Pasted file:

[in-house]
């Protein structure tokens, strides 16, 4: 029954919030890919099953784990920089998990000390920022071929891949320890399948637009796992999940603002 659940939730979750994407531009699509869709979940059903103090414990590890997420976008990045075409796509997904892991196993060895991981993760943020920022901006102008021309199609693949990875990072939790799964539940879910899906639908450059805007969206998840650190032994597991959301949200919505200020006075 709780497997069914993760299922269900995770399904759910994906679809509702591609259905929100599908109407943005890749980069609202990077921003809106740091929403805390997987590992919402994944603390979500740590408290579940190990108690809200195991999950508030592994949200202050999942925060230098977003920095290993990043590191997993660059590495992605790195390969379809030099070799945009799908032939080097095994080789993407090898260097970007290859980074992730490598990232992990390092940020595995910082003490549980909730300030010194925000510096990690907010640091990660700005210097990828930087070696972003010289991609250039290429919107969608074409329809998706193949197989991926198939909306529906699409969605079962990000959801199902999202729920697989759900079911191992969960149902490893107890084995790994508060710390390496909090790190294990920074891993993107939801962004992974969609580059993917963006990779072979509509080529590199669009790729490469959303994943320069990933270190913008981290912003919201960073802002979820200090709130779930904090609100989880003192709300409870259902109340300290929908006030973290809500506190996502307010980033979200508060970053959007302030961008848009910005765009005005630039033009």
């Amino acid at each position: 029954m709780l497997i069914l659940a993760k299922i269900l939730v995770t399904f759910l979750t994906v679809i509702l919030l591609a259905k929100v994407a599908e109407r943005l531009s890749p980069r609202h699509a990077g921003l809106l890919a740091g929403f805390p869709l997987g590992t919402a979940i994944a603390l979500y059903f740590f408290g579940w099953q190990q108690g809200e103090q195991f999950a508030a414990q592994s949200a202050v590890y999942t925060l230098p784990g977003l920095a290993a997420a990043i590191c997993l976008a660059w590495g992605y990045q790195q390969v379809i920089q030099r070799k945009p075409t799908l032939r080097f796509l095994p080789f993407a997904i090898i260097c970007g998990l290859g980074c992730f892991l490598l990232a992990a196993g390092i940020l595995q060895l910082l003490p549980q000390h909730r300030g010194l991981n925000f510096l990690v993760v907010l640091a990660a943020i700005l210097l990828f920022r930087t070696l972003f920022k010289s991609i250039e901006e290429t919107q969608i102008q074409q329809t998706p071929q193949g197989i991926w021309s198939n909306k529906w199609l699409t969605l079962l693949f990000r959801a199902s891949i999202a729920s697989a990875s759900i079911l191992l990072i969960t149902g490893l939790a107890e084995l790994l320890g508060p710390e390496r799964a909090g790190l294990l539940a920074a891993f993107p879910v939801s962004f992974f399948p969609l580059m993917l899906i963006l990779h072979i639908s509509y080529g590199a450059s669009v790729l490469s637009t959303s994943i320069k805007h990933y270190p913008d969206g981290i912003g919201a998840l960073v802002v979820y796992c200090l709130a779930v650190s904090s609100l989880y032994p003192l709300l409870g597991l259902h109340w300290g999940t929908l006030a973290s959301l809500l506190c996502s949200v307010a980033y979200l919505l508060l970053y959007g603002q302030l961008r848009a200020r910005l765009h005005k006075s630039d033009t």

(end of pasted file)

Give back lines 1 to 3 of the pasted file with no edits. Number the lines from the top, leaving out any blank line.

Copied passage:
[in-house]
């Protein structure tokens, strides 16, 4: 029954919030890919099953784990920089998990000390920022071929891949320890399948637009796992999940603002 659940939730979750994407531009699509869709979940059903103090414990590890997420976008990045075409796509997904892991196993060895991981993760943020920022901006102008021309199609693949990875990072939790799964539940879910899906639908450059805007969206998840650190032994597991959301949200919505200020006075 709780497997069914993760299922269900995770399904759910994906679809509702591609259905929100599908109407943005890749980069609202990077921003809106740091929403805390997987590992919402994944603390979500740590408290579940190990108690809200195991999950508030592994949200202050999942925060230098977003920095290993990043590191997993660059590495992605790195390969379809030099070799945009799908032939080097095994080789993407090898260097970007290859980074992730490598990232992990390092940020595995910082003490549980909730300030010194925000510096990690907010640091990660700005210097990828930087070696972003010289991609250039290429919107969608074409329809998706193949197989991926198939909306529906699409969605079962990000959801199902999202729920697989759900079911191992969960149902490893107890084995790994508060710390390496909090790190294990920074891993993107939801962004992974969609580059993917963006990779072979509509080529590199669009790729490469959303994943320069990933270190913008981290912003919201960073802002979820200090709130779930904090609100989880003192709300409870259902109340300290929908006030973290809500506190996502307010980033979200508060970053959007302030961008848009910005765009005005630039033009």
């Amino acid at each position: 029954m709780l497997i069914l659940a993760k299922i269900l939730v995770t399904f759910l979750t994906v679809i509702l919030l591609a259905k929100v994407a599908e109407r943005l531009s890749p980069r609202h699509a990077g921003l809106l890919a740091g929403f805390p869709l997987g590992t919402a979940i994944a603390l979500y059903f740590f408290g579940w099953q190990q108690g809200e103090q195991f999950a508030a414990q592994s949200a202050v590890y999942t925060l230098p784990g977003l920095a290993a997420a990043i590191c997993l976008a660059w590495g992605y990045q790195q390969v379809i920089q030099r070799k945009p075409t799908l032939r080097f796509l095994p080789f993407a997904i090898i260097c970007g998990l290859g980074c992730f892991l490598l990232a992990a196993g390092i940020l595995q060895l910082l003490p549980q000390h909730r300030g010194l991981n925000f510096l990690v993760v907010l640091a990660a943020i700005l210097l990828f920022r930087t070696l972003f920022k010289s991609i250039e901006e290429t919107q969608i102008q074409q329809t998706p071929q193949g197989i991926w021309s198939n909306k529906w199609l699409t969605l079962l693949f990000r959801a199902s891949i999202a729920s697989a990875s759900i079911l191992l990072i969960t149902g490893l939790a107890e084995l790994l320890g508060p710390e390496r799964a909090g790190l294990l539940a920074a891993f993107p879910v939801s962004f992974f399948p969609l580059m993917l899906i963006l990779h072979i639908s509509y080529g590199a450059s669009v790729l490469s637009t959303s994943i320069k805007h990933y270190p913008d969206g981290i912003g919201a998840l960073v802002v979820y796992c200090l709130a779930v650190s904090s609100l989880y032994p003192l709300l409870g597991l259902h109340w300290g999940t929908l006030a973290s959301l809500l506190c996502s949200v307010a980033y979200l919505l508060l970053y959007g603002q302030l961008r848009a200020r910005l765009h005005k006075s630039d033009t």